There is a big difference between a “want ethic” and a “work ethic.” The difference is this: Wanting is easy. Working is hard.
To get the outcomes you want in life, you must be willing to do the work required. Achievement is the result of consistent, discipline-driven action in pursuit of your goals. The outcome you get is determined by the action you take. You don’t get the outcomes you want; you get the outcomes you work for.
- Want to learn a new language? You’ve gotta do the work.
- Want to lose weight and get in shape? You’ve gotta do the work.
- Want to improve the culture in your organization? You’ve gotta do the work.
- Want to improve a relationship in your life? You’ve gotta do the work.
This is why Event + Response = Outcome (E+R=O) is so helpful. For every outcome you want, there is a necessary response. If you don’t engage in the necessary R, you won’t get the desired O. If you engage in a default response, you will get a default outcome. But if you choose a disciplined response, you will get the best possible outcome. It’s cause-and-effect. Outcomes are earned by the quality of your response.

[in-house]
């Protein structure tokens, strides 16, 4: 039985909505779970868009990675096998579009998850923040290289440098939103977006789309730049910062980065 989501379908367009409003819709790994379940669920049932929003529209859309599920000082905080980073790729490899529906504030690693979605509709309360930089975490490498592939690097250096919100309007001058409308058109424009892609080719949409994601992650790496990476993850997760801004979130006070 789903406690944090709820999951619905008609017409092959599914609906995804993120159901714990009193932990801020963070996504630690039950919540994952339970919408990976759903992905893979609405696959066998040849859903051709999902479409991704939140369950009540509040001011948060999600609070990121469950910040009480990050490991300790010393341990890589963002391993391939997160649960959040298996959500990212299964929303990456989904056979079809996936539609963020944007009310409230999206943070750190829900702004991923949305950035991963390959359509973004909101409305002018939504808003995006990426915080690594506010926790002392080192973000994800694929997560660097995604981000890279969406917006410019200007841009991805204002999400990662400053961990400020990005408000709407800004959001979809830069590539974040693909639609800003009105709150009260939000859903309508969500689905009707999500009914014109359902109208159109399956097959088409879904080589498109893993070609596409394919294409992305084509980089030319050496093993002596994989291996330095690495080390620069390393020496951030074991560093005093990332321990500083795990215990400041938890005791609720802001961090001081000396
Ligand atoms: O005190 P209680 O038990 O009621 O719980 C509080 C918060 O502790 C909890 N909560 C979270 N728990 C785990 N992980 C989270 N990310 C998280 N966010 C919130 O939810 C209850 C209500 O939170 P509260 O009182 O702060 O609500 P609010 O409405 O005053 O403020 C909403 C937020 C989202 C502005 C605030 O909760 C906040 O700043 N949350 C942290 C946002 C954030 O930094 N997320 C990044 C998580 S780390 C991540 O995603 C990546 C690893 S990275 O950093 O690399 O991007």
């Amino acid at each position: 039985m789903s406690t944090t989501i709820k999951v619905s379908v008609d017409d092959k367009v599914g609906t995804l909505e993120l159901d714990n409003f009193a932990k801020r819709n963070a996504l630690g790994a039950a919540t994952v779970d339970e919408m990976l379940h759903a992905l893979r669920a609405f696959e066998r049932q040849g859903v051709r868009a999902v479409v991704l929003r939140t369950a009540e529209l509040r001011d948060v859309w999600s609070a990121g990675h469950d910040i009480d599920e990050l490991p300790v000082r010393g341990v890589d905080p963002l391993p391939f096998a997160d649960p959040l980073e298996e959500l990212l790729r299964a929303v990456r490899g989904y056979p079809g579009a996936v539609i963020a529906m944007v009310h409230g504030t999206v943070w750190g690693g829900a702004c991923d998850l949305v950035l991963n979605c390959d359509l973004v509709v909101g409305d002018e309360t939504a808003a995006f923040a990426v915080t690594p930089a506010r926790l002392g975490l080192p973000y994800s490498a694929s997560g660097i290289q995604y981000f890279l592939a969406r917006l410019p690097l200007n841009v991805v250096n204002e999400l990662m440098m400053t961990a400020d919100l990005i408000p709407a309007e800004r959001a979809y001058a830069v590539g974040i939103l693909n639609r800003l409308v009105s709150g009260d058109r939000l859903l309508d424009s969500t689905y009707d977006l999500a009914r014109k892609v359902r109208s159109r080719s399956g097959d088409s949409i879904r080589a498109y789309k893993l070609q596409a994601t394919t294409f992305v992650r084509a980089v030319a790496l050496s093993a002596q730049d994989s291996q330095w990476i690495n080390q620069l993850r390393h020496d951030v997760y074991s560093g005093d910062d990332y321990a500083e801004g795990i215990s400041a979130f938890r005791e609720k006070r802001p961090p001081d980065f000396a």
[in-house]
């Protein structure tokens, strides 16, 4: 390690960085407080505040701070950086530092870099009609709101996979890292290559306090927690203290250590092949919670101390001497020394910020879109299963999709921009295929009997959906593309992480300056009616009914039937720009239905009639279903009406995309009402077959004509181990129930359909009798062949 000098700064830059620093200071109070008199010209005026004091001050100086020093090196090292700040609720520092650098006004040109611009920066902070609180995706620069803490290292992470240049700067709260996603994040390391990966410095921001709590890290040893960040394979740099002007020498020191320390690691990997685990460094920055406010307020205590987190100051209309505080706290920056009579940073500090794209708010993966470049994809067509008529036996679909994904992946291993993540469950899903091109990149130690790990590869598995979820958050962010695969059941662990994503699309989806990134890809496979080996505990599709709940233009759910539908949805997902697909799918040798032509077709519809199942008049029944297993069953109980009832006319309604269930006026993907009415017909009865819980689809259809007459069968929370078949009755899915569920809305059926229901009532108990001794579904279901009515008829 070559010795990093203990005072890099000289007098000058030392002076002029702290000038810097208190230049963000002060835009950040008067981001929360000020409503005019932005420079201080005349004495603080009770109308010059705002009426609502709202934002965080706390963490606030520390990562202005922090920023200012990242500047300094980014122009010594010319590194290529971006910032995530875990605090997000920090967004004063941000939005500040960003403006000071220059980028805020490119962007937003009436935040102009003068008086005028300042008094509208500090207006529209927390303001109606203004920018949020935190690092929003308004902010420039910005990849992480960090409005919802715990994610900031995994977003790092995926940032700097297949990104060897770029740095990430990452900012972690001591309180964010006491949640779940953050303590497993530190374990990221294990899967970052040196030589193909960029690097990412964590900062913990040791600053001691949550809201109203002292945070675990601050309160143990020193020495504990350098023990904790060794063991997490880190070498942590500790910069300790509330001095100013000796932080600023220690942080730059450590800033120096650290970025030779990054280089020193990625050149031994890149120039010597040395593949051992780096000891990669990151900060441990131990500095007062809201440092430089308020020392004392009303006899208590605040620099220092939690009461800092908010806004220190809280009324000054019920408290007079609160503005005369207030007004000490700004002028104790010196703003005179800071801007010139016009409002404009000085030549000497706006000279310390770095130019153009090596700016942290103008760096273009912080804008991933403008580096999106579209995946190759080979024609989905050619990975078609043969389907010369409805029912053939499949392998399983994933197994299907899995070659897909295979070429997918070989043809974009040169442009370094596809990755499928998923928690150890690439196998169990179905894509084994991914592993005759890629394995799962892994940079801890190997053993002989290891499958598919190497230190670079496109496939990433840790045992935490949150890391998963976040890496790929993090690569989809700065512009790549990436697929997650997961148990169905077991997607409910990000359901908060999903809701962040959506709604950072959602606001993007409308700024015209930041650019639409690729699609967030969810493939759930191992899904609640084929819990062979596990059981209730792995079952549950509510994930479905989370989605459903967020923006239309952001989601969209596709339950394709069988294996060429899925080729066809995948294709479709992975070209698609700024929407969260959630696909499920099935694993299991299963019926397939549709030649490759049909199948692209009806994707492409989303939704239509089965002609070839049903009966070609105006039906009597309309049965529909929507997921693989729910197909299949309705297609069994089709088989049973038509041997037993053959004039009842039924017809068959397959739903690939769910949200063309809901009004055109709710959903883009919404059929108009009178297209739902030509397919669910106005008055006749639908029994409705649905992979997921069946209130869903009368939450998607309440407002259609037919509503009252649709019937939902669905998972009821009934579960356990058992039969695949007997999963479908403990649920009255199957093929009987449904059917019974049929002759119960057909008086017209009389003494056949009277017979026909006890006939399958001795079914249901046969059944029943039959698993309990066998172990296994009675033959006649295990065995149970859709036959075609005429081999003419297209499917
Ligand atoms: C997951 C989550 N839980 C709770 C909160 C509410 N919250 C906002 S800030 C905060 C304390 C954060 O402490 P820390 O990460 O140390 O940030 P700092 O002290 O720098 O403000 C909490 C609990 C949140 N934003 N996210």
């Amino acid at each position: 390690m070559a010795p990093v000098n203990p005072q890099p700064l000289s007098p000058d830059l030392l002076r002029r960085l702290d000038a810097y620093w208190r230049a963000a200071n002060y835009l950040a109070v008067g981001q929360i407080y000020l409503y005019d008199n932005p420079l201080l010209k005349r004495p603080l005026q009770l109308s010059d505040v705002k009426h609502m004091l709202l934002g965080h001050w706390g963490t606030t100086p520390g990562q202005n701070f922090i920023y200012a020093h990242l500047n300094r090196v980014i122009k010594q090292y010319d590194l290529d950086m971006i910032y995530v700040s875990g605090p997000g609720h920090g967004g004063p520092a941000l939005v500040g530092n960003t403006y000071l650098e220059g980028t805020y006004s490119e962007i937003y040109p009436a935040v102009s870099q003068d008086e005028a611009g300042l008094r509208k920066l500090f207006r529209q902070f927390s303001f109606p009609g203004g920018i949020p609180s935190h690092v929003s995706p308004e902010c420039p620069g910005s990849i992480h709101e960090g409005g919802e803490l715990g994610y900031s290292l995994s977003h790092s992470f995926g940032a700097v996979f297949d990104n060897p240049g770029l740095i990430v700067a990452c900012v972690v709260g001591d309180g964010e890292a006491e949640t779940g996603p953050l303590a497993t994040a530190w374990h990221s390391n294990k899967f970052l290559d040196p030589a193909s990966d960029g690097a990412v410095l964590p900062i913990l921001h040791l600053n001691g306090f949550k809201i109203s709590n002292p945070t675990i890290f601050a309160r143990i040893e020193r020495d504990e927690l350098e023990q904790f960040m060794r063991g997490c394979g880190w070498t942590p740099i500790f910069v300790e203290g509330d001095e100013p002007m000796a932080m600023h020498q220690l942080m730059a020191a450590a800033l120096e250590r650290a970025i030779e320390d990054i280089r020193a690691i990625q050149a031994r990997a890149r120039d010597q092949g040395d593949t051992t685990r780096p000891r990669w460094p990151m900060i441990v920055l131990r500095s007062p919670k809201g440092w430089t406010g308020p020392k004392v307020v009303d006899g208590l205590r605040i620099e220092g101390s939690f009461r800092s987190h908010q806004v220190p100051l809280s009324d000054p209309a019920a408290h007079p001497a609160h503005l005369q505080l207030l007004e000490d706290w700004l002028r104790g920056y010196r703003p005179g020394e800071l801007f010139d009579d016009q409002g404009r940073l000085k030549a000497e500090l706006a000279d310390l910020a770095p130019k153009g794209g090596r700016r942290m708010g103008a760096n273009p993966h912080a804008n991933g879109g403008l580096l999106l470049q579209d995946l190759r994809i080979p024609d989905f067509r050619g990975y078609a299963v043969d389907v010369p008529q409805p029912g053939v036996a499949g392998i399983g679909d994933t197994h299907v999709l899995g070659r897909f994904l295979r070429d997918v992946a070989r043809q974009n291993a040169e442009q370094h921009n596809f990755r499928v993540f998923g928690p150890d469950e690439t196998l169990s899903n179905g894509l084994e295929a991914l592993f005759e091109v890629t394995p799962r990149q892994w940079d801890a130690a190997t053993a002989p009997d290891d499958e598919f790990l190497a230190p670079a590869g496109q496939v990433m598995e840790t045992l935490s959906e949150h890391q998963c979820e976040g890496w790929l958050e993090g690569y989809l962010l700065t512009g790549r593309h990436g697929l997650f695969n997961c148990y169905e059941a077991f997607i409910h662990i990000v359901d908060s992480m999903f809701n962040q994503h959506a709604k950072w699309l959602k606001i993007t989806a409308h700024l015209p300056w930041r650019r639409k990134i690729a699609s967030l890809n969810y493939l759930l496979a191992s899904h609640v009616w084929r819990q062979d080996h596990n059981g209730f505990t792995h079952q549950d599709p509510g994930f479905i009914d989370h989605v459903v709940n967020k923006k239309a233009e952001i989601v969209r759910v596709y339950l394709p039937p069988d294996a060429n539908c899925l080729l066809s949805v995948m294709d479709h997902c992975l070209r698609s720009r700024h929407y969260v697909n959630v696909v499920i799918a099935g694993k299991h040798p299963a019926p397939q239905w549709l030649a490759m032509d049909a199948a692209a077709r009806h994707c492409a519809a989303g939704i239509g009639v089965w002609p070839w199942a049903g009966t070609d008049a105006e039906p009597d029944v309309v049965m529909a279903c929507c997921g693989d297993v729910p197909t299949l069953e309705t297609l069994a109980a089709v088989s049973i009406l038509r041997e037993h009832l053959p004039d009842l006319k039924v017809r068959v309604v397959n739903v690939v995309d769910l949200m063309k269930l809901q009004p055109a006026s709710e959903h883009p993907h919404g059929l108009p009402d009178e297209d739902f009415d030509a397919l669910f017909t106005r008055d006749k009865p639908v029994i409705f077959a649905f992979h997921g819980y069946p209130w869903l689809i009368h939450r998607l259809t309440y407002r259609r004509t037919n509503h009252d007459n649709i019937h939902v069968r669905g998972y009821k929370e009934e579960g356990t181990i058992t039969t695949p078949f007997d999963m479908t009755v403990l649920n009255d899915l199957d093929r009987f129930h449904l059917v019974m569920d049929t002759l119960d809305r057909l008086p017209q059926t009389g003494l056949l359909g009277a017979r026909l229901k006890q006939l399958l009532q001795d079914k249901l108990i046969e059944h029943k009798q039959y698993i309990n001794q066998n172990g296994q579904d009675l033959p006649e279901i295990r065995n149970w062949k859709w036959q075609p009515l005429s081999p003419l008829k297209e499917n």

It’s important to understand that the O is feedback about the effectiveness of your R. If you are not getting the outcome you want in some area of your life, the system is giving you feedback that you need to improve your R or change it. Don’t take it personally; don’t waste time complaining or trying to defend yourself. Invest all your energy into doing the work to get better.
Life will test how committed you are to the outcomes you want. Here’s the test: Identify an outcome you want, clarify the work required to achieve the outcome, and then ask, “Am I willing to do the work? Am I willing to persevere through the obstacles and difficulties and discomfort until I achieve the outcome? Am I willing to do that?” If the answer is no, then drop that outcome and find one you are willing to pursue with discipline. If the answer is yes, then go for it.
Be careful of wanting more than you are willing to work for. Everyone wants; not everyone works.